Your car is essential to get you places, including important places like work or a job interview! In locations like Keene, NH—where winter means frigid temps, ice, and lots and lots of snow—driving in winter requires a bit of additional preparedness. With that in mind, Masiello Employment put together these six steps to keep your car (and you!) prepped for winter travel.

  1. Check Off Your Car’s Check-Ups: You must visit a Doctor for routine maintenance, and your car must visit a mechanic on a regular basis for on-going needs (oil changes, tire rotation) as well as a general once-over (reviewing—and replacing, if necessary—everything from wipers to brake lights);
  1. Don’t Tire of Tire Maintenance: Check that your tire pressure is within the acceptable range for cold weather and, if using, ensure that your chains fit and are in good working condition—also, if you switch over to snow tires, do that well in advance of a storm;
  1. Give It Some Gas—and Some Windshield Wiper Fluid: Keep your gas tank at least half full at all times and make sure your windshield wiper fluid reserve is high;
  1. Clean Off Your Car—Entirely: Before putting it in Drive, make sure all snow is cleared off the roof, hood, and trunk of your car as well as all windows, both side mirrors, headlights, and brake lights;
  1. Communicate Your Route: If the storm is bad, but you must drive in it no matter what, share your planned route with someone who will not be in the car with you, and agree that help will be sent if you do not call from your destination by a designated time; and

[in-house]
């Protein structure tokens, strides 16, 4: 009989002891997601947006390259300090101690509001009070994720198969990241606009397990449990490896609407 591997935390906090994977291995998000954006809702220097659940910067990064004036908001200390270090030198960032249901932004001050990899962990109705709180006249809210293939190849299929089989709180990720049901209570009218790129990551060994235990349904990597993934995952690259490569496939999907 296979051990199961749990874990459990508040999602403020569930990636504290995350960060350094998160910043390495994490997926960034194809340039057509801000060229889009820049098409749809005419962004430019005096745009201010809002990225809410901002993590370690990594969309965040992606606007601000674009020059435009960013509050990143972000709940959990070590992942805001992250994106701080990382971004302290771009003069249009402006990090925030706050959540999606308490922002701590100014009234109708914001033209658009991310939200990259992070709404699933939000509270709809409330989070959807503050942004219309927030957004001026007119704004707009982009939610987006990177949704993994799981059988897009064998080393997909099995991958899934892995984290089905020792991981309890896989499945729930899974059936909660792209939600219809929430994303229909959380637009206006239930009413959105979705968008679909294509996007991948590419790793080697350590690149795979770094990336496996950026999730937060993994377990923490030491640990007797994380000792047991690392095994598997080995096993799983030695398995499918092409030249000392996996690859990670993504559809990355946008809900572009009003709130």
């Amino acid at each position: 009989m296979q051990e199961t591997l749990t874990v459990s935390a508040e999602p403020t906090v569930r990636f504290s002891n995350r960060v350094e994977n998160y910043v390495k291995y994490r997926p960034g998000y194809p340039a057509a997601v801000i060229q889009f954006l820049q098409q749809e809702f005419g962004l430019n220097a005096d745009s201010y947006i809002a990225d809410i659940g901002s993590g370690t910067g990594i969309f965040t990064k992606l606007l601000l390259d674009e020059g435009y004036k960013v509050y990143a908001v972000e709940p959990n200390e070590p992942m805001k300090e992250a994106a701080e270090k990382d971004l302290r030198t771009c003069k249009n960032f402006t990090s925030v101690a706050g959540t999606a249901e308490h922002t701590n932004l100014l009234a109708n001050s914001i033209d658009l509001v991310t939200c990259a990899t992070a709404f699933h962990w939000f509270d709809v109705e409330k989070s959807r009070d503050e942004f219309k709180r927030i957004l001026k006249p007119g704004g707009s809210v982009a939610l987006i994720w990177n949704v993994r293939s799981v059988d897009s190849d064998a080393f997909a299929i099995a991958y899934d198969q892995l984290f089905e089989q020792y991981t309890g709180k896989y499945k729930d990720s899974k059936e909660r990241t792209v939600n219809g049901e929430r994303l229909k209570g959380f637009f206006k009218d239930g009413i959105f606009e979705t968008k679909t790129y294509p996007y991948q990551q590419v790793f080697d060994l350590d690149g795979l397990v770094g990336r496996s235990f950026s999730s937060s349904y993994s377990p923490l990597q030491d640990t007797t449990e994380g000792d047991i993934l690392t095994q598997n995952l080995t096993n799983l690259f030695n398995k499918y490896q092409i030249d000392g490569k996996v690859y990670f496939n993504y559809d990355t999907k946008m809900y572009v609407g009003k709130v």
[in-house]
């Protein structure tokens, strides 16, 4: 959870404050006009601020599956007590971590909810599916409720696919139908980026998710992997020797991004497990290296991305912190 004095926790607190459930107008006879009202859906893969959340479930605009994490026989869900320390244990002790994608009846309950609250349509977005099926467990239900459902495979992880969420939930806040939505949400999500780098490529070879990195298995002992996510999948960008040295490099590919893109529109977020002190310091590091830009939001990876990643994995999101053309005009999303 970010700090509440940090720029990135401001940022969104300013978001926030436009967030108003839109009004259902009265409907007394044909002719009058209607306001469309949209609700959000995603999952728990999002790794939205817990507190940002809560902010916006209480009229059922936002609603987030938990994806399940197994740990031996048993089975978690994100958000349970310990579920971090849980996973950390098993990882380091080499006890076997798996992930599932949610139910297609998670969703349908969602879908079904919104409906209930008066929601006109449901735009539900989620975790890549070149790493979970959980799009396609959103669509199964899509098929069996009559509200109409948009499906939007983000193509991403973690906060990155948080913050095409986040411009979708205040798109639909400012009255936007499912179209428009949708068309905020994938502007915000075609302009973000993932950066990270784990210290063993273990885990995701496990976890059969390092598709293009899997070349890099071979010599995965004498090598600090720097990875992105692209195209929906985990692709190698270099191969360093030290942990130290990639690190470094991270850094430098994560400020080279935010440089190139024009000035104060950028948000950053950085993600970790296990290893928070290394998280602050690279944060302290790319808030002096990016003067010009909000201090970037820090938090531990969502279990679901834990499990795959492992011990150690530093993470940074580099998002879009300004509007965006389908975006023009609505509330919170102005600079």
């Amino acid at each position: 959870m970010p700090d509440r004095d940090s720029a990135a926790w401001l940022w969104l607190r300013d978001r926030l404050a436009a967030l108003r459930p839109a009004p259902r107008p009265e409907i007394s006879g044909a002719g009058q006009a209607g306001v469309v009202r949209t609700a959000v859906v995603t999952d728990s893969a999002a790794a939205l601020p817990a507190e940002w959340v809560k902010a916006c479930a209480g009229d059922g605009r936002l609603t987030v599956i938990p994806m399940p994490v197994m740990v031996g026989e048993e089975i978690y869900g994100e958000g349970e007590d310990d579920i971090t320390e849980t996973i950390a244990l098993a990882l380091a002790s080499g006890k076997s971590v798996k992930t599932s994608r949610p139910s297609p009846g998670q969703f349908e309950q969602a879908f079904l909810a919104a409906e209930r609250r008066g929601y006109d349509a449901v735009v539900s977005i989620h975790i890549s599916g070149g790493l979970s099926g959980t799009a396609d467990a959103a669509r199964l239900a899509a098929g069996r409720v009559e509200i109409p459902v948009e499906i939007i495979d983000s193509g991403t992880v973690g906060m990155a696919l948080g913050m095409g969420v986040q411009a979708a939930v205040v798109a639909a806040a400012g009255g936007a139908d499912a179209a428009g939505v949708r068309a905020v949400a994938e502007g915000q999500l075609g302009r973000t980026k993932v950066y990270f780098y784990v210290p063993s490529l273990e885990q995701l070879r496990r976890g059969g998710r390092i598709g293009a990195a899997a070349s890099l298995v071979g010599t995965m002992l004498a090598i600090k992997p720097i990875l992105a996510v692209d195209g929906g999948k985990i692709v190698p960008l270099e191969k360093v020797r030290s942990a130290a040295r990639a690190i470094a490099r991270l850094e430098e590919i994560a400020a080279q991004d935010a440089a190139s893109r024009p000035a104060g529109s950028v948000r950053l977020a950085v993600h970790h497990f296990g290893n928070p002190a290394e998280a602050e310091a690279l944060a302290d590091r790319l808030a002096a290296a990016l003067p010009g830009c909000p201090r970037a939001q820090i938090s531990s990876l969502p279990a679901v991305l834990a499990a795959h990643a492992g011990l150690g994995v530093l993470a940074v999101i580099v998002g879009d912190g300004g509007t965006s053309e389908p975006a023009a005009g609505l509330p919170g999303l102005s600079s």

1. Drive With Caution: Driving in a snowstorm is different from driving in calm conditions—in other words, you cannot drive the way you “usually” do… so slow down, be extra observant, anticipate black ice and other hidden dangers, and know how to handle your car should the elements influence the way your car is responding and performing.

Follow this advice and impress your boss, or potential boss, with your dependability and timeliness, even when winter weather is far from ideal. (Please share this post to keep your friends and family prepped for winter travel as well.)

Next time, we will outline what to include in your Winter Car Kit. After that, we will review what you should do if you get snowed-in while driving in a winter storm. Until then—and, as always—stay safe!